'Racist' Costume Triggers Fears for 'Emotional Safety' on TV Drama

February 8th, 2017 3:14 AM

The fifth and final season of Freeform’s Switched at Birth has the fingerprints of Social Justice Warriors all over it. The second episode, which aired on Tuesday night, “This Has to Do With Me,” provided a “ripped from the headlines” storyline based on the Black Lives Matter campus movement that began sweeping schools and chilling free thought at universities in the fall of 2005.

Daphne Vasquez (Katie Leclerc) and her old boyfriend Mingo enjoy themselves at a college costume party, with each dressing up as their favorite singers. Big mistake for Mingo – the white boy dresses up as his favorite rapper L'il Wayne and a photo of the two of them goes viral with black students and other social justice warriors calling it racist and “cultural appropriation.”

Daphne’s African-American friend Iris Watkins (Sharon Pierre-Louis) says it was very offensive and just as bad as wearing blackface because he “was mocking black culture” by wearing a grill and “turned ‘ghetto black person’ into a costume for the dorm's entertainment.” Considering Mingo’s costume was an accurate homage to a specific entertainer he loves and not simply his interpretation of a “ghetto black person,” it sounds like Iris’ beef is with L'il Wayne himself for being such a bad racial stereotype.

Daphne stands up for Mingo on free speech grounds when a petition is circulated to get him fired as an RA. She writes an op-ed for the school paper and tells him, “If they fire you over a costume, the university is essentially declaring that they can censor us. We have the right to offend people. That's what makes us Americans. If we let them tell us how to dress, what's next? What books we can read? What websites we can visit?” Go Daphne!

When Mingo is allowed to stay on as an RA, Iris is so triggered by micro-aggressions that she packs up her things to leave school. Daphne reasonably tells her that college is not a safe space, it’s a place to be challenged, but Iris cites her “emotional safety.” Iris echoes a lot of what this Yale drama queen screamed at a university administrator whose wife objected to the censorship of Halloween costumes.

Iris: I don't want to talk to you. I read your article. 

Daphne: Then why are you acting like this? I defended you. 

Iris: You basically said Mingo's right to free speech trumps my need to have a safe space on campus. 

Daphne: Come on, college isn't supposed to be a safe space. The whole reason we're here is to be challenged intellectually. 

Iris: I'm not talking about intellectual safety, Daphne. For you this is all just some fun academic debate, but I'm talking about my emotional safety. 

Daphne: What do you mean? 

Iris: Everywhere I go on campus, I have to be on guard. I have to put on this-- like, this armor to protect me from stuff you don't see. 

Daphne: Like what?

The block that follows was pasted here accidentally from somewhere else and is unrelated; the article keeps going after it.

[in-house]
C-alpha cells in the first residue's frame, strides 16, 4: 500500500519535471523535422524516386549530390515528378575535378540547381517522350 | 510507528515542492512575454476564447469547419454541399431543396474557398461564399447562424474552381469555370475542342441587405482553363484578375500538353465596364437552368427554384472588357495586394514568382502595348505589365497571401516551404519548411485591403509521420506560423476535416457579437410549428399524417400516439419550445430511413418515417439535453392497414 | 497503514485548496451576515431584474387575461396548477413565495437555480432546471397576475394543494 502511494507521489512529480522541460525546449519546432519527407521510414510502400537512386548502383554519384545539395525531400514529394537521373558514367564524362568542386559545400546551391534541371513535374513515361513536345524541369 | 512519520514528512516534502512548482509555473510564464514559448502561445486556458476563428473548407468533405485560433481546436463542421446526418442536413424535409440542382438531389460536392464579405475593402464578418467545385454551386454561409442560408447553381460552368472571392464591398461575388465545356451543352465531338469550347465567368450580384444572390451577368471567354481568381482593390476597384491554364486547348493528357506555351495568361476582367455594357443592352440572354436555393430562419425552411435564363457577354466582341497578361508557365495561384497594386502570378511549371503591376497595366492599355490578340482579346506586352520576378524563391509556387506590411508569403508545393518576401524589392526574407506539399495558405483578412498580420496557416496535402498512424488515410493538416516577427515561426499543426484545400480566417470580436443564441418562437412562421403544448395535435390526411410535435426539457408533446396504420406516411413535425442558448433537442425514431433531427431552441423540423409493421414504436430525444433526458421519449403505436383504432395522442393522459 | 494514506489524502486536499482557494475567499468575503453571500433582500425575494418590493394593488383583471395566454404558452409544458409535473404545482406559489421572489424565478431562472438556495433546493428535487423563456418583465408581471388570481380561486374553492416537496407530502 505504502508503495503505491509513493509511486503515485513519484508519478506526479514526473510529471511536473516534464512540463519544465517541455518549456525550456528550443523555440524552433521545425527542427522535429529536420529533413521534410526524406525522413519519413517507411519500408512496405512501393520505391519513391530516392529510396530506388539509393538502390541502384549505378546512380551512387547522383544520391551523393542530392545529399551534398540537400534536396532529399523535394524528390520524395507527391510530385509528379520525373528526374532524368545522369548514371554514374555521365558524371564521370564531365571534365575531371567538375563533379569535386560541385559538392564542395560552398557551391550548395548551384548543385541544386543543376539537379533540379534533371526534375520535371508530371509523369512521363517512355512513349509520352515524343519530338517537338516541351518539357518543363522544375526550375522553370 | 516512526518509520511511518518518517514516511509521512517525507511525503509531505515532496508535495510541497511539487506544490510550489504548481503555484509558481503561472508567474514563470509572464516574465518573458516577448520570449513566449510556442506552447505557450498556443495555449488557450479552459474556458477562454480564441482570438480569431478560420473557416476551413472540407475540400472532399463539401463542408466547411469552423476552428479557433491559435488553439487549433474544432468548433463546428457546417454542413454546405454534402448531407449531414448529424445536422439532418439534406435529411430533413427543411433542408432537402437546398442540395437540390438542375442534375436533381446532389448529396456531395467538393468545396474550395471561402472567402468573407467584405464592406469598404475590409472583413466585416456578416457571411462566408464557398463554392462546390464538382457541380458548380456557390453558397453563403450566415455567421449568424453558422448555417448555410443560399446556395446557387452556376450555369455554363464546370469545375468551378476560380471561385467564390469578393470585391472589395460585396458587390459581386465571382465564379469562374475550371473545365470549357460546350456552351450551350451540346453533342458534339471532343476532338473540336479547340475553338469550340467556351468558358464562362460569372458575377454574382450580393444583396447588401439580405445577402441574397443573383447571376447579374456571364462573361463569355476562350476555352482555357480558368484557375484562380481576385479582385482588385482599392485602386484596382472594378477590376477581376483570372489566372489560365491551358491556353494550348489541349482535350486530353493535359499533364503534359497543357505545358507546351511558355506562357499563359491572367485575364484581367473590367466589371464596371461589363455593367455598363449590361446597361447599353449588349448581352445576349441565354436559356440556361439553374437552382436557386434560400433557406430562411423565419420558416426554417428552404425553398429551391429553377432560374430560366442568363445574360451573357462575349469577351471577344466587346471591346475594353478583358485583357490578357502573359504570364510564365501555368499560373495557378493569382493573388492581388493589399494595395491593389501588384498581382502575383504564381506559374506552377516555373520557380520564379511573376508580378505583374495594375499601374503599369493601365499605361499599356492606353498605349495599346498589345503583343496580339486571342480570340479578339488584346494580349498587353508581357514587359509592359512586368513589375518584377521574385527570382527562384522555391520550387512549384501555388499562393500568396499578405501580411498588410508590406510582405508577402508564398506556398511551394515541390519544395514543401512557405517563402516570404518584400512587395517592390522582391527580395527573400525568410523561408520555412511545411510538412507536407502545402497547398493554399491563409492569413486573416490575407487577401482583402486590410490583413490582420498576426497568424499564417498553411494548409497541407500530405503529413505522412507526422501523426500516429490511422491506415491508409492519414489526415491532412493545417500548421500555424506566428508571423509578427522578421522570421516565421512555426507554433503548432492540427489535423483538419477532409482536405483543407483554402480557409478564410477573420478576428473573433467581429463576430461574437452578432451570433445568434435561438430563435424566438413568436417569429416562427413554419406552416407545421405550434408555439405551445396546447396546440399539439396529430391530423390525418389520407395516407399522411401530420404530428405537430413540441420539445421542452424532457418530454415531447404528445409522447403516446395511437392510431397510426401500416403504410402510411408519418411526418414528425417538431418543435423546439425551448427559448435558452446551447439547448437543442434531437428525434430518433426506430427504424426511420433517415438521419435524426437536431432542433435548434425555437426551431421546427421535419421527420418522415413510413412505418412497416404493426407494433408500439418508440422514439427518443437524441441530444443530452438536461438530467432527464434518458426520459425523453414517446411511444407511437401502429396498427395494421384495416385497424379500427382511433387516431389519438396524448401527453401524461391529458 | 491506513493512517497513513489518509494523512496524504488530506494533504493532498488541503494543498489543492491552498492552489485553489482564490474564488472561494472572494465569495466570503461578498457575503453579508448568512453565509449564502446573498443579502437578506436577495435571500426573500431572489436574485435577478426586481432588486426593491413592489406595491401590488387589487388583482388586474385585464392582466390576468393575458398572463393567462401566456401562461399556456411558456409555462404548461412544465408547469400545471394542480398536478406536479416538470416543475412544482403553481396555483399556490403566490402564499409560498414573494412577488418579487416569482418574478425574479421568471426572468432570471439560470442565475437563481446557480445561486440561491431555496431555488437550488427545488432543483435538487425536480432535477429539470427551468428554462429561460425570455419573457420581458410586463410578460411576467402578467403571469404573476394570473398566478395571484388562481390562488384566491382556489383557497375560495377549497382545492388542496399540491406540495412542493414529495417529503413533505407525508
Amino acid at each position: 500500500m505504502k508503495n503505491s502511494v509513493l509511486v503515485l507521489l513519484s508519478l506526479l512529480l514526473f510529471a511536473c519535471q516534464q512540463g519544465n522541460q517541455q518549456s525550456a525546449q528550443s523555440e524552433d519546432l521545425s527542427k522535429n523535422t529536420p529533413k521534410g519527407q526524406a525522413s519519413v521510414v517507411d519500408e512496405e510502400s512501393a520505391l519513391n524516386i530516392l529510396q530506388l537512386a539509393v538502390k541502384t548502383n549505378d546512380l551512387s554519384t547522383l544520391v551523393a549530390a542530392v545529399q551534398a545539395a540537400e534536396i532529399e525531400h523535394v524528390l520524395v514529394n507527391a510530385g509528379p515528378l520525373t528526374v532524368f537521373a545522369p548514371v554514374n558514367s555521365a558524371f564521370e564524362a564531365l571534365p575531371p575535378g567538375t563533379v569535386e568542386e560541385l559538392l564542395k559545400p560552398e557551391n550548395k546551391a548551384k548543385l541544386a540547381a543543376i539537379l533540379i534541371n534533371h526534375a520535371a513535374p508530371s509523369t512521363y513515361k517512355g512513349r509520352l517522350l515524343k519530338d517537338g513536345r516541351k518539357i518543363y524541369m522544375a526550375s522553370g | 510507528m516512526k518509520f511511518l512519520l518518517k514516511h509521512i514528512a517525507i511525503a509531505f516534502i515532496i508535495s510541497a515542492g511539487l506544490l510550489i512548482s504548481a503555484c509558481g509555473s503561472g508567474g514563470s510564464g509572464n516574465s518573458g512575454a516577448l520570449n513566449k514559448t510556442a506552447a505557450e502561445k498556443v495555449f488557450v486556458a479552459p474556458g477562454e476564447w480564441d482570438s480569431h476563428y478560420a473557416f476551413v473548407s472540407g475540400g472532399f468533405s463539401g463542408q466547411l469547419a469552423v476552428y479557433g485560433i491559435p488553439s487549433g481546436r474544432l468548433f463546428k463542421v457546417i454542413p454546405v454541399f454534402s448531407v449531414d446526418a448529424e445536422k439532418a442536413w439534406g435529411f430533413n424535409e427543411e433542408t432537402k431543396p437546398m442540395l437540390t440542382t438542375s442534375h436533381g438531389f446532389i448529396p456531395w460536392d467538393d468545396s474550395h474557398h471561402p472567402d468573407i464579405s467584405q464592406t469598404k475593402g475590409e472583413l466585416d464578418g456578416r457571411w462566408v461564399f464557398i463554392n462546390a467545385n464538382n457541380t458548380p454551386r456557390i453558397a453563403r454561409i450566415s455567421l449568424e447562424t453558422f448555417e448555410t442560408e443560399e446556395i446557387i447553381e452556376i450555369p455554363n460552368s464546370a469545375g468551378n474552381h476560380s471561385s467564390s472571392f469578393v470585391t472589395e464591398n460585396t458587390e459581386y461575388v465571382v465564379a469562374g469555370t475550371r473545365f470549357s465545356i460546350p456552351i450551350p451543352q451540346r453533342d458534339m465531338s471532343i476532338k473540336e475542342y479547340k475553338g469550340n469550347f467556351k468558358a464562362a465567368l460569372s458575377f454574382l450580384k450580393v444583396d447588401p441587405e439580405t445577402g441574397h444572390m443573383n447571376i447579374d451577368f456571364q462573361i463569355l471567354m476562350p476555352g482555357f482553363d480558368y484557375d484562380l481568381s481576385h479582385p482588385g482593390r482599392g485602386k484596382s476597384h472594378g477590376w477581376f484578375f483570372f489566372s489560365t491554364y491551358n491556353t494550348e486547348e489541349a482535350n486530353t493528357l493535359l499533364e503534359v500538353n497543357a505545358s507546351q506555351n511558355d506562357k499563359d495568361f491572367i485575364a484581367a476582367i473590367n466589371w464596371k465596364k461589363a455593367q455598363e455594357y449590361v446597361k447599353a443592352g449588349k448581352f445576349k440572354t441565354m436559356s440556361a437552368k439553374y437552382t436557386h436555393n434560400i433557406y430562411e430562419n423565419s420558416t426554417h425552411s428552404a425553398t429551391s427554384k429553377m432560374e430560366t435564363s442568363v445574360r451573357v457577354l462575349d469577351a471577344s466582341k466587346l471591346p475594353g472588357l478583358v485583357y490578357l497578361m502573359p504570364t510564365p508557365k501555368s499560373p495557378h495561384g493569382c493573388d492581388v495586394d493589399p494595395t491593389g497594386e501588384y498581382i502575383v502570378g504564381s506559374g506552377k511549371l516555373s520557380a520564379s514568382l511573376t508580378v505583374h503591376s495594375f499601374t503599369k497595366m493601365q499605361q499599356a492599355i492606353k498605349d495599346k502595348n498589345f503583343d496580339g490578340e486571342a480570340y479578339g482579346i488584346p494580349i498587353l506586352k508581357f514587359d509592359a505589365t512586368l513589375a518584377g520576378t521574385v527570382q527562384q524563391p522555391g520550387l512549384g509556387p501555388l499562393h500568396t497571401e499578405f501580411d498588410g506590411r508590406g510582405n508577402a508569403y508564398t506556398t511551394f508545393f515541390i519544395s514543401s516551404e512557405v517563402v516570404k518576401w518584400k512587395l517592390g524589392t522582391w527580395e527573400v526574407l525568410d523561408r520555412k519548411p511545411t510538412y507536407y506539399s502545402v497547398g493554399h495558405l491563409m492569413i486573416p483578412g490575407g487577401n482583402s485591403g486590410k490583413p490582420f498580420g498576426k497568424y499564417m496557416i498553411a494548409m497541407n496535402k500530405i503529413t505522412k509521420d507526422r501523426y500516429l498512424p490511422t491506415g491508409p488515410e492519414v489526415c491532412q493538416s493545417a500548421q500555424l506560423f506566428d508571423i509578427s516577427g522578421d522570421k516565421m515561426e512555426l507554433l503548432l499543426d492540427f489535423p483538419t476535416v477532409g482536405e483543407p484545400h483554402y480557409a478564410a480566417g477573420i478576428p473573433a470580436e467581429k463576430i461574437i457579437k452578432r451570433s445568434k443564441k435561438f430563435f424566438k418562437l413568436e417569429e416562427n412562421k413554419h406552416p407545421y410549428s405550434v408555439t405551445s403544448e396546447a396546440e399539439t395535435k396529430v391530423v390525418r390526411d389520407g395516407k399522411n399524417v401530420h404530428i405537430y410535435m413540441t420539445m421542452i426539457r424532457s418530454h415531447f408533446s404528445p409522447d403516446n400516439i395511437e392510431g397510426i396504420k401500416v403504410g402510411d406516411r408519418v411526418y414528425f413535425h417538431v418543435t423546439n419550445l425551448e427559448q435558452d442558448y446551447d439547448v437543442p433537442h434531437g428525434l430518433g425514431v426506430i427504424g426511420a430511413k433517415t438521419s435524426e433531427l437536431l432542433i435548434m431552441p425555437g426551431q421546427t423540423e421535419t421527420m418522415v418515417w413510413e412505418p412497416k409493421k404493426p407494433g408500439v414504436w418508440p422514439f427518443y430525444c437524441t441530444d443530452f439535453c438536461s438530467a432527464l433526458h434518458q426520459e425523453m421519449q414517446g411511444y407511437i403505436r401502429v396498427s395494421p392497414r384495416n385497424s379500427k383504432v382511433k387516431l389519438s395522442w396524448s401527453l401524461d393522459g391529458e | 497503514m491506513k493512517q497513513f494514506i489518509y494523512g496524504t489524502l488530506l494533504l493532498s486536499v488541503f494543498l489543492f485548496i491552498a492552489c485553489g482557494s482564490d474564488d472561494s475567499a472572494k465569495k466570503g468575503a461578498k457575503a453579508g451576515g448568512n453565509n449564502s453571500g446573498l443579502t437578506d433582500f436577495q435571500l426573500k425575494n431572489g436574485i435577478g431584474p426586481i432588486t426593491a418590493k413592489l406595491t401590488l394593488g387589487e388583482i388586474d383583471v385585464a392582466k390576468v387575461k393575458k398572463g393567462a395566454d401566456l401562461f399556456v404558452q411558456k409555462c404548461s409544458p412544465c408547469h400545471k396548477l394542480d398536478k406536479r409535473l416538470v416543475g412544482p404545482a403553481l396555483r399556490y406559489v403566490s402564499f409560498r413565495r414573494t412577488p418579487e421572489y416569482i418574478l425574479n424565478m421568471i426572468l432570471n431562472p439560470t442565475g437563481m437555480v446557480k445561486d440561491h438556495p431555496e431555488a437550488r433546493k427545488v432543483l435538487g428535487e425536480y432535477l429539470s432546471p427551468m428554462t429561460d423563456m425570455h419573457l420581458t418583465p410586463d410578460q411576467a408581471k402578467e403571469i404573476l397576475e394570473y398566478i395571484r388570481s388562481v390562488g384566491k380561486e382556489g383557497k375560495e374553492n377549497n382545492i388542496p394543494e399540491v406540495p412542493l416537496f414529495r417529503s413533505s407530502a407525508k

Iris: Like when I woke up to find a little tiny drawing of the confederate flag on my door. Like when a frat guy told us their party was for "Hot girls only," but they really meant white girls. Like when my Geology professor made a joke about "Savages" -and looked right at me.

Daphne: Oh my God. 

Iris: Or, like the other night, when I got home and my RA was making fun of black people. 

Daphne: Iris—

Iris: The dorm is my home. It's where I sleep. It's the place I'm supposed to be able to take off that armor. 

Daphne: But you're moving out because one guy wore something that upset you? 

Iris: No. I'm moving out because that guy was my RA, the person who's supposed to protect me, and there's nothing I can do about it. I'm tired of not having a voice. And I can't live in a place that doesn't even ask black kids how they feel when there's a race issue on the table. 

Daphne: I had no idea. 

Iris: Well, now you do.

The students go to University of Missouri – Kansas City and Switched at Birth Creator Lizzy Weiss said the writers took their story from the 2015 Mizzou race protests that forced the college president to resign for reasons not fully understood. I have to wonder if they will also have a professor try to get some “muscle” to forcibly remove journalists or expose fake hate crimes reported on campus, too.

Weiss said she wanted “[t]o really throw [Daphne] in to that so that she starts off confused by why something that happens is causing such a stir with her black friends. Then to really take her through a journey, but eventually we shift and we put our black characters at the forefront of the story…. Daphne really struggles to figure out both what she did wrong and truly understand that and then try to mend it. As we shift and slowly start moving towards the perspective of our black characters, Iris in Episode 2 really grows in importance. We get to hear her voice and really hear from our black characters [about] what it feels like to walk around a campus in black skin.”

So Daphne “starts off” being pro-free speech, “but eventually we shift” and she figures out “what she did wrong” and tries to “mend it.” Basically that means Daphne will get “woke,” see the error of her ways, and join in with the Black Lives Matter activists to fight for social justice. Expect more moralizing and white privilege being checked in the episodes to come – oh, joy!